Tereza Magalhaes, Ph.D., will bring new medical aspects to entomology research in her new position as an assistant professor in the Department of Entomology in Texas A&M’s College of Agriculture and Life Sciences, effective Jan. 1.
Phillip Kaufman, Ph.D., head of the Department of Entomology, said Magalhaes’ experience with global health issues related to vector-borne diseases strengthens the department’s efforts in the field.
Kaufman said Magalhaes will produce research in an independent lab and teach undergraduate and graduate students in several courses related to global public health entomology. This will include addressing how pathogens, like arboviruses, are transmitted by arthropods, impacting humans. Arboviruses can cause diseases and are spread when infected arthropods like ticks and mosquitoes bite humans and animals.
“Dr. Magalhaes brings a diverse research and public health background that adds to existing strengths in the department while filling gaps in the breadth of what we do,” he said. “She brings a high level of expertise and experience based on where she has worked and the research she has worked on.”
Entomologist focused on vector-borne diseases
Magalhaes’ research and teaching interests focus on the determinants and drivers of arthropod-borne disease transmission. She has developed research on mosquito-transmitted pathogens such as Zika, dengue, chikungunya and Madariaga viruses, that involve aspects of host-vector-pathogen interactions, disease epidemiology and ecology, virus emergence and re-emergence, and control and surveillance strategies.
“I hope to strengthen even more the department’s medical, and possibly veterinary, entomology research by bringing new research elements and building new collaborative networks both here and abroad,” she said. “I am excited to join the department, and I think my research will complement what other faculty are doing in this field.”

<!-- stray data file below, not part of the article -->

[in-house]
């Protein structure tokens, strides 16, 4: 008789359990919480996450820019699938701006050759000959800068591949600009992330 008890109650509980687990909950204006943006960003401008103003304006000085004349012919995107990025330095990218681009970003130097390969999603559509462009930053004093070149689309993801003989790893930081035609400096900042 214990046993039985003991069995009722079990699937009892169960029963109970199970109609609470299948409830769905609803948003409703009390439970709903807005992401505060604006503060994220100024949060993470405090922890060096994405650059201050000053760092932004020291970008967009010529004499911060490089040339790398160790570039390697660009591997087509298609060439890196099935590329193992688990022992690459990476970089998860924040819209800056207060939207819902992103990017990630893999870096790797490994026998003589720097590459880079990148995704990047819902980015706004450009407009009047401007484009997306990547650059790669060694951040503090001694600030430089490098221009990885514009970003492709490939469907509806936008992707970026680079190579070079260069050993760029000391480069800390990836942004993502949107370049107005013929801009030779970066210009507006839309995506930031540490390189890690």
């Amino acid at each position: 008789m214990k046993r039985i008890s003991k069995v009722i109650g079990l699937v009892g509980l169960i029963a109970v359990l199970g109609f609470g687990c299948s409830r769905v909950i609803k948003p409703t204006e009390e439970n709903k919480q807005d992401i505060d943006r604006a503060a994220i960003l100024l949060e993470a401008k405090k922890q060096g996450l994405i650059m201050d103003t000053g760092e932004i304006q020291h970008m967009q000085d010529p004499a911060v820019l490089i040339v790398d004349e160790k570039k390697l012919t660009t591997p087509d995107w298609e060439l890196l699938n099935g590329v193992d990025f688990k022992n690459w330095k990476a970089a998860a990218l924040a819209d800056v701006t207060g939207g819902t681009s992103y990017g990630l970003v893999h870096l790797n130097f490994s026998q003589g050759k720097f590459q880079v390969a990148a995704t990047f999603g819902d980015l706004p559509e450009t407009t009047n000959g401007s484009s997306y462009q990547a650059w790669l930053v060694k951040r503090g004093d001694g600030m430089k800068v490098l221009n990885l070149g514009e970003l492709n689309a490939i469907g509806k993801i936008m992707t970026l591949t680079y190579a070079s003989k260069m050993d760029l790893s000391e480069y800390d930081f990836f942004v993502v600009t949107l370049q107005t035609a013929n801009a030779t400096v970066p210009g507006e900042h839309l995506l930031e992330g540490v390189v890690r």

Her projects engage basic and applied research including understanding the molecular interactions of organisms involved in disease transmission. They also involve the identification of organisms and factors involved in natural transmission cycles of unexplored arboviruses and their potential as an emerging threat.
Magalhaes studies the epidemiology and ecology of these diseases in endemic regions and runs simulations of host-mosquito-arbovirus interactions in her lab. In the field, Magalhaes will continue to work closely with human populations, including ranchers, affected by mosquito-borne diseases. Her work has led to high-impact publications and received significant grant funding over the years.
The aim of her studies is to better understand the transmission dynamics of arborviruses so that improved prevention and control strategies can be developed. Factors Magalhaes will be studying include the identification of potential mosquito vectors and animal hosts of lesser-known arboviruses, spillover events of arboviruses, spatiotemporal epidemiology of arboviral diseases and the effects of host factors on virus transmission by mosquitoes.
“We need to continuously study key elements involved in the transmission dynamics of vector-borne diseases to improve prevention, surveillance and control systems,” she said. “In terms of novel or emerging threats, we need to be prepared for outbreaks or pandemics before they happen, and that is why it is important not only to study diseases that already are a global problem, but also those that represent a potential threat for humans and animals. The more information we have, the better we can develop new tools to predict, monitor and control health threats.”
Proactively addressing vector-borne diseases
Magalhaes is also looking forward to teaching and mentoring students. Next generation professionals trained to work within the complex field of global public health entomology will be critical to respond to the growing number of vector-borne diseases.
She earned a bachelor’s degree in biological sciences from Pontifical Catholic University of Minas Gerais, Brazil, and her doctorate in parasitology from the University of Miami. She has worked as a researcher focused on immunology, pathology and vector-borne infectious diseases in academic institutions including Tufts University School of Medicine, Colorado State University and universities in Brazil over the course of her career.
“We need to strengthen all aspects of vector-borne disease research and development,” she said. “People in this field consistently make the case for being proactive because although we know quite a lot about these diseases, there is still much to learn and discover so that we are positioned well to minimize and even prevent pain and suffering brought about by these diseases.
“We also understand that a strong collaborative network, from colleagues, graduate students and Extension specialists to mosquito control professionals, the public and private sectors, and people in the communities, is critical to meet that mission.”